TAPPER: Margaret Hoover, President Trumps says that everybody thinks that he deserves the Nobel Peace Prize. Obviously, that's not true. Not everybody does. We all hope that the summit works. Do you think there are elements of the Trump foreign policy that seems to be at least at this initial stage seem to be working? MARGARET HOOVER, CNN POLITICAL COMMENTATOR: Absolutely. I don't
think its critics could actually even -- I mean, you even see critics, Phil just said it, you can't say that by doing things differently he hasn't produced different results. And that's true. You may disagree with the way he went about doing it, I would certainly would have prefer if he had renegotiated an Iran deal in conjunction with our allies especially (INAUDIBLE) France, but he is producing different results and this is -- you know, it potentially could lead to other outcomes. There is this other a flip side, you know, President Trump doesn't have a lot of experience on the world stage. The flip side is that he thinks he's one of the best negotiators going into this with North Korea and North Korea has sat across table from four American presidents and gotten exactly not given anything. And so it's unclear that just because we're sitting down with him there is going to be a massive victory in a denuclearized North Korea.
TAPPER: And that is one of the things that I wonder about, John, is that President Trump seems to sometimes give away leverage. You could argue that withdrawing from the Iran deal as he did, actually gave away leverage because right now the decision that the U.S. is facing is, is the U.S. going to sanction European country -- European companies in Iran? Is the U.S. going to make Boeing pull out of the deal with Iran? I mean, the tough decisions are right now for the President of the United States. Likewise, with North Korea, does President Trump have more invested in a success in the North Korean -- at the North Korean and South Korean summit than maybe Kim Jong-un does?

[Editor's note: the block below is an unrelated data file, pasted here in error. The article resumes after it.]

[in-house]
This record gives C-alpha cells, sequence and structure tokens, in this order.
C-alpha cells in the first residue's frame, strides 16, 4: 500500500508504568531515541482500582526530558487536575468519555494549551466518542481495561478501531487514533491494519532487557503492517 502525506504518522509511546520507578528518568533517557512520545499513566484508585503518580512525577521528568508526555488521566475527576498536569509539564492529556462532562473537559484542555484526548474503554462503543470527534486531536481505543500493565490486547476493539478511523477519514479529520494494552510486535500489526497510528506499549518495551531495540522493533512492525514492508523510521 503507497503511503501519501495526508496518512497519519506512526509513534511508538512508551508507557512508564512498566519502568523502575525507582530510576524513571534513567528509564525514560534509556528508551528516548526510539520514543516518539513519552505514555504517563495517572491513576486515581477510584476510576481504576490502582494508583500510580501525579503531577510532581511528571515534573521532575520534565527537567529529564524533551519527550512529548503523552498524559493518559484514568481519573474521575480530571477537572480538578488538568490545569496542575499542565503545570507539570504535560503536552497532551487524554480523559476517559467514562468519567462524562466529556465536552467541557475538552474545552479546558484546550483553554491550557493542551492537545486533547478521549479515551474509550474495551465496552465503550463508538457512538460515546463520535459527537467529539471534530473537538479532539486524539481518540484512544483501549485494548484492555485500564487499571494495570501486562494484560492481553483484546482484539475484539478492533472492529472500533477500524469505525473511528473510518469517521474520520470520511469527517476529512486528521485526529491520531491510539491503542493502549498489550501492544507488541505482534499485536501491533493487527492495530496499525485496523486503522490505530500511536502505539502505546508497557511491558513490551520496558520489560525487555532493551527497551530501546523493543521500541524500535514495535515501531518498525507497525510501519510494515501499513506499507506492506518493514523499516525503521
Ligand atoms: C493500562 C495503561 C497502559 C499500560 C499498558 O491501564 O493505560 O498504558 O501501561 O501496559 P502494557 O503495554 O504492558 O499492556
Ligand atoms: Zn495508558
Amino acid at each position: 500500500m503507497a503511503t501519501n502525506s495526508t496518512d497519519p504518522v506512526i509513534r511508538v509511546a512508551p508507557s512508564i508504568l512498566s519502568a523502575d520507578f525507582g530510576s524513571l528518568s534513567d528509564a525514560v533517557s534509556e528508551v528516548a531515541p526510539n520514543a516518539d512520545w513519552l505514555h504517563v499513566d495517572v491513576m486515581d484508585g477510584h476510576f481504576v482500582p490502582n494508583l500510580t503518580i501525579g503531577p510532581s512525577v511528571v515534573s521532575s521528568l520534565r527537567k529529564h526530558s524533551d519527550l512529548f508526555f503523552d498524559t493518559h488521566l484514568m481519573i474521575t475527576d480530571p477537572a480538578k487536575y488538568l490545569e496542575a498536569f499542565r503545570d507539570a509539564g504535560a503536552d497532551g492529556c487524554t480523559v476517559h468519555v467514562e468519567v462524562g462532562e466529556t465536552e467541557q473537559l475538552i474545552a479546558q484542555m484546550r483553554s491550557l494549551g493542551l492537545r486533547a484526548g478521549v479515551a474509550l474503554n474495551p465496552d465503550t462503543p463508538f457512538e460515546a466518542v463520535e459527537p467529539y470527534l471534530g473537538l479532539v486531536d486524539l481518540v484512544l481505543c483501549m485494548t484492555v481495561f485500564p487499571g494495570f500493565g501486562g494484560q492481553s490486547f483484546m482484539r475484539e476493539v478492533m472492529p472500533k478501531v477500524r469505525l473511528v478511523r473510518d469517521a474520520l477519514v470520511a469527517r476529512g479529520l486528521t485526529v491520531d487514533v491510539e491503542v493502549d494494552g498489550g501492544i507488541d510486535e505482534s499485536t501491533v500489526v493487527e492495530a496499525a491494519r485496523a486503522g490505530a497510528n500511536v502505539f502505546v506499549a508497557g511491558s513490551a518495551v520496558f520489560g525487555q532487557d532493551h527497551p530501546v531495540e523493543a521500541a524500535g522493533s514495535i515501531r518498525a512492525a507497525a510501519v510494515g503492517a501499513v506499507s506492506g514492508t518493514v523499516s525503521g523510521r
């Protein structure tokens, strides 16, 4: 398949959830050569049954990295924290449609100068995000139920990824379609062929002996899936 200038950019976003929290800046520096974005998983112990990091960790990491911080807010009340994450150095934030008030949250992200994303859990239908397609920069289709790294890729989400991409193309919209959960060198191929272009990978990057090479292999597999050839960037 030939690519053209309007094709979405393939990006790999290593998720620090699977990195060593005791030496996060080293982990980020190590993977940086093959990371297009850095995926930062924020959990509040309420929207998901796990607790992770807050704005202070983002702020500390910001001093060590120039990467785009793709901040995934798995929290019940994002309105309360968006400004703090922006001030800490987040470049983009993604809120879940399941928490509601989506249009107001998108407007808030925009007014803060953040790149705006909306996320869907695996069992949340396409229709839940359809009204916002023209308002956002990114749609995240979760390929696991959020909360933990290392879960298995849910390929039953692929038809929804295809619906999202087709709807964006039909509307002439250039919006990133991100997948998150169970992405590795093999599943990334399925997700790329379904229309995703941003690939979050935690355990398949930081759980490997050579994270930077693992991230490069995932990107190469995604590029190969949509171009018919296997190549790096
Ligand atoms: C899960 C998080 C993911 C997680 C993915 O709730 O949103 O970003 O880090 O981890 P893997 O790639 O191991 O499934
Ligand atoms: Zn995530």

JOHN AVLON, CNN POLITICAL ANALYST: That's a great question. And clearly, I mean, you know, Xi in China and Kim have been speaking a lot. This is ultimately going to be a multi-lateral negotiation and that is why withdrawing from the Iran deal unilaterally creates real questions about American constancy. When it makes a deal, does it stick to a deal? I do think Trump deserves credit for reshuffling the calculus in that region. North Korea does seem to have responded to the big stick and the tough rhetoric from Donald Trump but we're a long way from getting this done. And so that needs to be kept in mind. There's no mission accomplish there here yet.
TAPPER: And Phil Mudd, just give us an idea -- these three detainees that are -- that are coming back are going to land in the middle of the night tonight East Coast time, what kind of information will intelligence officials be seeking from them to find out more about this rogue regime of North Korea? 2 [16:55:16] MUDD: Well, let's hold on a second here. My first question would be what is their mental and physical state and what chance they have to see family. I would have questions after that. For example, what questions did they receive from the North Korean hierarchy that talked to them? What misperceptions did they see from the North Koreans? I mean, that is such a closed society. Their window into how North Koreans think I think would be substantial partly because as you know, we don't have a diplomatic presence there. So any sense of how the North Koreans view us and what kind of questions they are asking detainees will give us a window on what North Korea thinks about America. I think that will be valuable. TAPPER: All right, thanks one and all. In just moments, it will be
exactly one year since President Trump fired FBI Director James Comey. The FBI agent who was with Comey when he found out will join Wolf Blitzer next in "THE SITUATION ROOM." Stay with us.
WOLF BLITZER, CNN HOST: Happening now, bringing Americans home. The new Secretary of State gains the release of three Americans held by North Korea --